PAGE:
Thursday, September 3, 2015

The Size of God, And The Size of Our Fears

"How big is God?" she asked.  It made me think.

Is God as big as the Universe?

If God is the size of the Universe, how did God make it?

If God is bigger than the Universe, where does God end?

If God has no end, is size even a question?

Living with precocious kids tends to make one think.  And sometimes their innocent, in-the-moment questions are my middle-of-the-night ponderings.

What if God is not a size?  Small enough to fit in our deepest, darkest recess of our heart so that God can help clean it out, but also so huge that even if our problems are gigantic God is more massive to the point that they are nothing.

Every so often I have to remind myself that the only thing that limits God is my fear. My fears actually. God is bigger, louder, grander, more loving, more subtle, more magnificent, more magnanimous, more everything than my anything. So what stops me from going to God with my anything.  My worries for my wife or my kids? My sins that keep cropping up? My issues with my co-worker? God's got it covered, if I let God in.

That's the funny thing about God. God is not rude. If God is love, the 13th chapter of First Corinthians describes not only Love, but God.  What is God like? "Patient, kind, not envious, nor boastful, nor arrogant, nor rude [emphasis mine].  God does not insist on God's own way; not irritable or resentful; does not rejoice in wrongdoing, but rejoices in the truth. God bears all things, believes all things, hopes all things, endures all things. God never ends." God will let us choose, because God is unbelievably patient. God will always win whatever war of attrition game we think we are playing. God will let us choose, because God hopes in us. So, what is holding me back, steeped in my mess?

The only thing that limits God is my fears.  I feel like FDR.  "The only thing we have to fear is fear itself." Many might quote at me the phrase repeated in Scripture, "The Fear of the Lord is the beginning of Wisdom."  Yes, that may be the case.  Many people start their God journey afraid of hell or judgment.  That may be the beginning, but it is just that, the beginning.  

Medieval theologian Bernard of Clairvaux described the four stages in his treatise, On Loving God.  He starts off by saying that the first stage is loving Self for Self's Sake, a.k.a. Dear God, save my rear end.  We love God because we have to do so to save ourselves, or so the thinking goes. That is why I say that the fear of the Lord is the beginning of wisdom.  It cannot stop there.  Those for whom their descriptions of God are like an angry, abusive parent are the ones who have become developmentally delayed. God only needs to smite if God is through with you. I do not see God that way (remember, God is patient, kind, etc).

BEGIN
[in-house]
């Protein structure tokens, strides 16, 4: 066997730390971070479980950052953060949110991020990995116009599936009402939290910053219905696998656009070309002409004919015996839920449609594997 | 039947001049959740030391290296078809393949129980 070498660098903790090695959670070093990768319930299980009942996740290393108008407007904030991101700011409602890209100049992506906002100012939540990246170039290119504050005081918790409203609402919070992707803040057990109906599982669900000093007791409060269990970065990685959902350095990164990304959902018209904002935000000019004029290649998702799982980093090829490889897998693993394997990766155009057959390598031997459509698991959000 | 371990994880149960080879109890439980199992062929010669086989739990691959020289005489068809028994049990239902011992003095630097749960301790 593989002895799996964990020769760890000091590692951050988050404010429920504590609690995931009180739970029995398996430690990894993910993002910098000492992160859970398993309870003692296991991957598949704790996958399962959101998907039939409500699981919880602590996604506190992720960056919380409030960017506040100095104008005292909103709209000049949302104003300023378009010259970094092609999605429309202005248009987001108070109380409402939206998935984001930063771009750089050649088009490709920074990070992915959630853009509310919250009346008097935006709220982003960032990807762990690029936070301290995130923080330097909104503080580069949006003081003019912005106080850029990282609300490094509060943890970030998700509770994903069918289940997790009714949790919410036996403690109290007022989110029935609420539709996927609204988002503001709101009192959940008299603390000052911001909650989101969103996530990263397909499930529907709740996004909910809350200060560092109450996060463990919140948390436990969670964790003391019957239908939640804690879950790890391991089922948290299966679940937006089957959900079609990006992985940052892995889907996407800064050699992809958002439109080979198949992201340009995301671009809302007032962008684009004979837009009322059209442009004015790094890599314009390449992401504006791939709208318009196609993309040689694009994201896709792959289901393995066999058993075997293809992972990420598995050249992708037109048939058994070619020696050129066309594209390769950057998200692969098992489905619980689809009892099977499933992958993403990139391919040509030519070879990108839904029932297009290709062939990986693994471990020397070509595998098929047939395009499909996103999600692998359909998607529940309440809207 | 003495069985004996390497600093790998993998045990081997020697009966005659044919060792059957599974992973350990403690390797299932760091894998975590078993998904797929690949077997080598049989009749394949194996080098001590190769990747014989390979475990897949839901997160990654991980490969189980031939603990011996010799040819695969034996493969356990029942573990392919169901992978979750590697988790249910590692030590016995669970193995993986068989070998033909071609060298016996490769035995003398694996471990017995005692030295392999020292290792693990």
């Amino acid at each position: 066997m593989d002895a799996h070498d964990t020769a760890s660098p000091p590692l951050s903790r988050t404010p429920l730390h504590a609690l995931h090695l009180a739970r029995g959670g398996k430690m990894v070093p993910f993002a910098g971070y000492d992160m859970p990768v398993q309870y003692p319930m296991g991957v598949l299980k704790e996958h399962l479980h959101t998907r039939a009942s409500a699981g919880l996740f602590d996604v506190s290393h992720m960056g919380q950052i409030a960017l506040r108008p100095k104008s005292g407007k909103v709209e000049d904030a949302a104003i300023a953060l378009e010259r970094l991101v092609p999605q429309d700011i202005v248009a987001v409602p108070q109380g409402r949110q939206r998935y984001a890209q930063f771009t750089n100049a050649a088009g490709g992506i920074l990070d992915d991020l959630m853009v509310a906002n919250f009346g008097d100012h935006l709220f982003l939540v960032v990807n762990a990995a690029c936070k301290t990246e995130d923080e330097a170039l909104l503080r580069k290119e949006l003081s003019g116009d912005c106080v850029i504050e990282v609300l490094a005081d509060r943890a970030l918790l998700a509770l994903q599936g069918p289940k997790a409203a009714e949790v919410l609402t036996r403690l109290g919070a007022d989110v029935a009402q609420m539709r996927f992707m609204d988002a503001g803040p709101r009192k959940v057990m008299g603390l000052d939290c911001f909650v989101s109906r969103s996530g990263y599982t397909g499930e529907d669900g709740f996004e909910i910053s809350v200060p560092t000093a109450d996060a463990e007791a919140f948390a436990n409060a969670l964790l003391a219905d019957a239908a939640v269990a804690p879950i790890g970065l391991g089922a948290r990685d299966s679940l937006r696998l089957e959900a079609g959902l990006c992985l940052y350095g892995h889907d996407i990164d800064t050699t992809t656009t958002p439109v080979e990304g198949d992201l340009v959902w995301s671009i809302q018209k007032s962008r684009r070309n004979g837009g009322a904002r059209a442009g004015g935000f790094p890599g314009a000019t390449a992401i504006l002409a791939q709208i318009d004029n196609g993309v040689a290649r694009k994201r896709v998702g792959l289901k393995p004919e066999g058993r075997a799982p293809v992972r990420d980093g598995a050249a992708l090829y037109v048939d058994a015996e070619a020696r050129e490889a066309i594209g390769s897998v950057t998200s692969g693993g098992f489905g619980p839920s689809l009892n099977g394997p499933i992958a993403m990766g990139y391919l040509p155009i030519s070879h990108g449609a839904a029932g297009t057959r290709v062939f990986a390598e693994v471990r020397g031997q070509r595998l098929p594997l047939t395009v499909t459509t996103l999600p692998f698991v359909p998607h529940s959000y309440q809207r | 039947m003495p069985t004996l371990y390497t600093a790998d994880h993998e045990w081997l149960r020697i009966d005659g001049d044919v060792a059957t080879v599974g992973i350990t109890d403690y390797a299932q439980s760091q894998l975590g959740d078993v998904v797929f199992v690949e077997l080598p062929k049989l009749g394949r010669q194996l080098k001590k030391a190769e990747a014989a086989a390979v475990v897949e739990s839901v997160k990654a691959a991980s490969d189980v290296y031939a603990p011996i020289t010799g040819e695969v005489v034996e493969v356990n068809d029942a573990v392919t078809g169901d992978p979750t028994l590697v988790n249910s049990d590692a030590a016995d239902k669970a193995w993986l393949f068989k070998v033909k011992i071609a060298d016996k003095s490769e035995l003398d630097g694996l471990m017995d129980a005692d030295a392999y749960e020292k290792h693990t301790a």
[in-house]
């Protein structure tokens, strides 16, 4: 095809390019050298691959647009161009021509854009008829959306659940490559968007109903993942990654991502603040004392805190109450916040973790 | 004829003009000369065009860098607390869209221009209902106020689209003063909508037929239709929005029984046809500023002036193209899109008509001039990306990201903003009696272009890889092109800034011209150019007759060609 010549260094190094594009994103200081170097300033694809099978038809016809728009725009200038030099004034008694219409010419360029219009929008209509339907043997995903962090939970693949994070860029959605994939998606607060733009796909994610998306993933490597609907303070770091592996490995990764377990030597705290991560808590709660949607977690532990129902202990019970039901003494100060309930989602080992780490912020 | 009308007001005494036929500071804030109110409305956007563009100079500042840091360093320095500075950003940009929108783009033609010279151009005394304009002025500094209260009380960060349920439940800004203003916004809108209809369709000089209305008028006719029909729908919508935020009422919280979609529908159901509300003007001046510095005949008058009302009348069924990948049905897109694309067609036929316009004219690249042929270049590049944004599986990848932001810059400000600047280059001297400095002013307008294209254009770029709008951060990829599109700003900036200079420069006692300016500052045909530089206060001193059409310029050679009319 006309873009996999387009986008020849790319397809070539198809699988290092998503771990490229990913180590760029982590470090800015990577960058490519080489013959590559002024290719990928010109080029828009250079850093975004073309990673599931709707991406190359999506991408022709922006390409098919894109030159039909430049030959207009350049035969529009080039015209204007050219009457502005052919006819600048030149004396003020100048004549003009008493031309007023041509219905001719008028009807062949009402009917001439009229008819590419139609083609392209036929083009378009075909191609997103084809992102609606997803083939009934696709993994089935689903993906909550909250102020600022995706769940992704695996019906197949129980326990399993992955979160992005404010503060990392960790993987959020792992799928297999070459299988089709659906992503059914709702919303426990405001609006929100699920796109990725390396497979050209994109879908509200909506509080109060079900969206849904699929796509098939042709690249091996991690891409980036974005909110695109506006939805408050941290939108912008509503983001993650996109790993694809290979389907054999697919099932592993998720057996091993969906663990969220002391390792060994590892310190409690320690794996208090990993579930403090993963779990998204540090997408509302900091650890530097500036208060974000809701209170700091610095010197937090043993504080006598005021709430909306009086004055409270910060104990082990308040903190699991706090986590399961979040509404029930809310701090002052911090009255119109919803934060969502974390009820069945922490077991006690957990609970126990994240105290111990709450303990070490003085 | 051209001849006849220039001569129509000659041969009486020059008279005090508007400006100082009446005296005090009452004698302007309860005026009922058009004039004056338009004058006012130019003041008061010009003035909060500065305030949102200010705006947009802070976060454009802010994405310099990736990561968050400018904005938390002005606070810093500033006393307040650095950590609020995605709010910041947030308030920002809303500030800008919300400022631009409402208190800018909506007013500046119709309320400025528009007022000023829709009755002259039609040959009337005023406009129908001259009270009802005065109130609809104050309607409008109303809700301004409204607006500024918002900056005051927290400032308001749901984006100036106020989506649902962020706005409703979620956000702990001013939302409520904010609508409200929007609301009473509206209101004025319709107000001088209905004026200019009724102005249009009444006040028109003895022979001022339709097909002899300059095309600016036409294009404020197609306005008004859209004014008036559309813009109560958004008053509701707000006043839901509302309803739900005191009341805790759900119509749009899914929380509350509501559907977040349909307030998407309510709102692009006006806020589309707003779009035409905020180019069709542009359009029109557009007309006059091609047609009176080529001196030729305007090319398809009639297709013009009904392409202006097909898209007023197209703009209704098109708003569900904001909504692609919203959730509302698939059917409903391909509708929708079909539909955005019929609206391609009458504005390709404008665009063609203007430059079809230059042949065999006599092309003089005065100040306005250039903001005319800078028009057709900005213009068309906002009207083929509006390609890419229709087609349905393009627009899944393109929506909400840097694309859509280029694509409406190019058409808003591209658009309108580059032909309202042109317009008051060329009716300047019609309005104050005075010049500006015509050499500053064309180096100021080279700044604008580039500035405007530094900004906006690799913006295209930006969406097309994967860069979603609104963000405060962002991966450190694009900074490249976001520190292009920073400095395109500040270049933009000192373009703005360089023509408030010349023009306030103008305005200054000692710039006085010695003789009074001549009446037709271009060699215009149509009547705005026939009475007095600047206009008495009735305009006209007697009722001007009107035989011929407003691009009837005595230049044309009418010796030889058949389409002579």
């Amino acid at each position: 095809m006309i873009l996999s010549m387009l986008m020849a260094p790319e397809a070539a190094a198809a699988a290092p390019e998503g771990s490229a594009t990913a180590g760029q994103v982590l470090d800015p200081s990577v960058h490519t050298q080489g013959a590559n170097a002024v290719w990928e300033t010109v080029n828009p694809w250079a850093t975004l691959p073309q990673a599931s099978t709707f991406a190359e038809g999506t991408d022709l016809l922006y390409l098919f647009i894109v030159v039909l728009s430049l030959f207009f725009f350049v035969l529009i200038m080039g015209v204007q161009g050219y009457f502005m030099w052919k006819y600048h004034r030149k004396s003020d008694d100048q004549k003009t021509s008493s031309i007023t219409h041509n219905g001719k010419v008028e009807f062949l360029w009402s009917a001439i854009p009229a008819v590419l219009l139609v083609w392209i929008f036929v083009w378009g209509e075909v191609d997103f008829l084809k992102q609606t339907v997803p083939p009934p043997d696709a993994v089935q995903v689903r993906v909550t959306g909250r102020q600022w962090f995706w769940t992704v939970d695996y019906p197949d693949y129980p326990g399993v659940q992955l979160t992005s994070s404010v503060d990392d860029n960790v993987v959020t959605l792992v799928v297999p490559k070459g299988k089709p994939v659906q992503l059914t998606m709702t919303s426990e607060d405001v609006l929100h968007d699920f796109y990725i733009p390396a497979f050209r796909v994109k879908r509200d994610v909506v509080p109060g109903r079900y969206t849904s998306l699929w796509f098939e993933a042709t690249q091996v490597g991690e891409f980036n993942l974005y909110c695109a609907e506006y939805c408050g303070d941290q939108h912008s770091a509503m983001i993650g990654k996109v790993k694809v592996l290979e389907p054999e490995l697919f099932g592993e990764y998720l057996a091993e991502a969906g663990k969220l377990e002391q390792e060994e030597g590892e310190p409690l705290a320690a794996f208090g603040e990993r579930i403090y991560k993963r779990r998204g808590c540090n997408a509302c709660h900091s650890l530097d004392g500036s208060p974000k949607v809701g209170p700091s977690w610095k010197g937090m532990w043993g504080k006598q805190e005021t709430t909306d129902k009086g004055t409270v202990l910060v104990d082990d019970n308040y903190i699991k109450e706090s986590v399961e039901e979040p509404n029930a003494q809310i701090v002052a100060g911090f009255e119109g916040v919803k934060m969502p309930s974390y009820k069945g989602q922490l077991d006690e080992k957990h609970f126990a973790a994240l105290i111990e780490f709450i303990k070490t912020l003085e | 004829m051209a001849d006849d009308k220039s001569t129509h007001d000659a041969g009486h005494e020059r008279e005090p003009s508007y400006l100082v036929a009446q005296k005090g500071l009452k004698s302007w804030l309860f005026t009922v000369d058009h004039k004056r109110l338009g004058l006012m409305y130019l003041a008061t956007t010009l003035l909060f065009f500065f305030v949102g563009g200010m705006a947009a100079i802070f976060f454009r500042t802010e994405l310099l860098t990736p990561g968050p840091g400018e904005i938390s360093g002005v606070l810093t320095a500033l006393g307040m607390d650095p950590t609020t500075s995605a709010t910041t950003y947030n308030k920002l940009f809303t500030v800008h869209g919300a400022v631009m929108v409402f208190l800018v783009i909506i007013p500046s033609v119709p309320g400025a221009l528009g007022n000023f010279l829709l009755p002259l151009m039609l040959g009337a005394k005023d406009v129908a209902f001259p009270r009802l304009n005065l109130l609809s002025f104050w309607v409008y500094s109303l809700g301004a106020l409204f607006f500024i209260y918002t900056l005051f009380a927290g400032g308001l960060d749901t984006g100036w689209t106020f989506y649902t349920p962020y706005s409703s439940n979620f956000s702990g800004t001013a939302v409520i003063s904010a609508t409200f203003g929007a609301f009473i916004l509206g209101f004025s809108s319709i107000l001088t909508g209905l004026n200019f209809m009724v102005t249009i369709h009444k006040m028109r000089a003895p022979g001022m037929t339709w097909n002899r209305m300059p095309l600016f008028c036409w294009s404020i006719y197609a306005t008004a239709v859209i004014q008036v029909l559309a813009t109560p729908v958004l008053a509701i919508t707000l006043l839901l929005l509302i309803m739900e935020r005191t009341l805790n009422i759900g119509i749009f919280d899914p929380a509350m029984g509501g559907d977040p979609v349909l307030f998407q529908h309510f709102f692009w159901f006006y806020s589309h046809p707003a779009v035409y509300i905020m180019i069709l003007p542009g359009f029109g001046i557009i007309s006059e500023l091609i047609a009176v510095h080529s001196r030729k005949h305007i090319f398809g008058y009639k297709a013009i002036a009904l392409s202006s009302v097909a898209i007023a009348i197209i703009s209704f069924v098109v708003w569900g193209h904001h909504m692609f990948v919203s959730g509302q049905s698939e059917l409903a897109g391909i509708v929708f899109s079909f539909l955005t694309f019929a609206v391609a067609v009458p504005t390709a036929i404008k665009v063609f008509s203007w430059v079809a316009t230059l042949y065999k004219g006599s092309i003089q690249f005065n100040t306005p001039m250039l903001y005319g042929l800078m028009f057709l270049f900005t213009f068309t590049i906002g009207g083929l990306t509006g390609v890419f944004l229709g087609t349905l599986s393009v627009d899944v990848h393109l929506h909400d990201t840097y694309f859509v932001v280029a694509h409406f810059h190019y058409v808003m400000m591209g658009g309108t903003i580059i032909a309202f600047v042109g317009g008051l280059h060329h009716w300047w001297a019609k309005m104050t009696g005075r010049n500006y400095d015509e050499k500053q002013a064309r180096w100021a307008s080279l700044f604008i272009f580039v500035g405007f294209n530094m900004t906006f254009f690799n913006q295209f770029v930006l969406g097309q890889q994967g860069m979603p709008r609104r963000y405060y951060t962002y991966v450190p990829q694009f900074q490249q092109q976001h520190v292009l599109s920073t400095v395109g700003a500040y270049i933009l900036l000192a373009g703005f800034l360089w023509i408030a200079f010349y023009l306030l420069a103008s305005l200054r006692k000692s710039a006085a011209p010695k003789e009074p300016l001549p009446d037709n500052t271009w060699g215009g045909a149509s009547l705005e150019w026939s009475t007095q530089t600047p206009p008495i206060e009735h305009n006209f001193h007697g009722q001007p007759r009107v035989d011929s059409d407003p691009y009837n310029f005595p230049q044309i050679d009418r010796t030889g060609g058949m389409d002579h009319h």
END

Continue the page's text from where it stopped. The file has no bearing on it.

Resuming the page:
Bernard went on to say that after loving Self for Self's Sake, we move to loving God for Self Sake.  We begin to see how wonderful, beautiful, magnificent God is.  Instead of an angry parent, God is a beautiful artist.  Distant, unattainable, holy. Remember, "holy" means set apart.  And this second stage of loving God is just that, looking up and thinking, "Wow! So wonderful.  So perfect. So unattainable." It is the idolization of God, almost. It is a love of the ideal of God instead of with Godself.  

But then something funny happens, this distant stranger moves towards us, and invites us into relationship.  I once had a boss, a man I deeply respected.  He was tall, intimidating, and had about the depth of voice as James Earl Jones with a head cold.  Some of the folks who were under me on the hierarchy were terrified of him, and even called him Sasquatch behind his back.  But one day, he invited me to stop calling him Dr. Smith, not his real name, but rather by his first name.  He invited me into relationship.  The respect did not lessen, actually the opposite. It deepened more than I can say. I saw this person of intimidation, then respect, as a cherished friend, and colleague and a great boss. I truly came to love him. This is like Bernard's Third Stage, loving God for God's Sake. This is the level of intimacy and relationship. And one might think that this would be the end of loving God. But Bernard, in his profound wisdom, did not end there.

His final stage on loving God is where we get beyond the fear. Many can love God and be in a profound relationship with God, but never be able to let go of the negative and destructive views of themselves. Are they still sinners? Of course, but they are profoundly and deeply loved. They are not loved in spite of, they are just loved. And in that loving, they are transformed. Bernard's final stage on loving God, is actually Loving Self for God's Sake. That transformative, unexplainable, Grace with a capital G is what we are talking about. When we are enabled to see and act as God sees us and made us to be, it declares the Glory of God.

What limits God, at work in and through my life? My fears.  My insecurities. Not about God, but about me. Think on it. Peter sank while walking on water. Too often I have heard it said that it was because he took his eyes of Jesus. But how can that be? He called for Jesus first! He did not lack faith in Jesus. He lacked faith in himself, in who God was calling him to be and better yet, made him to be. May we be encouraged to be who God made us to be as well, and when we are called, may we have the courage of conviction in our God who calls and in ourselves as we step out of the boat.  

Perfect love drives out fear.  I John 4:18

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Blessings, Rock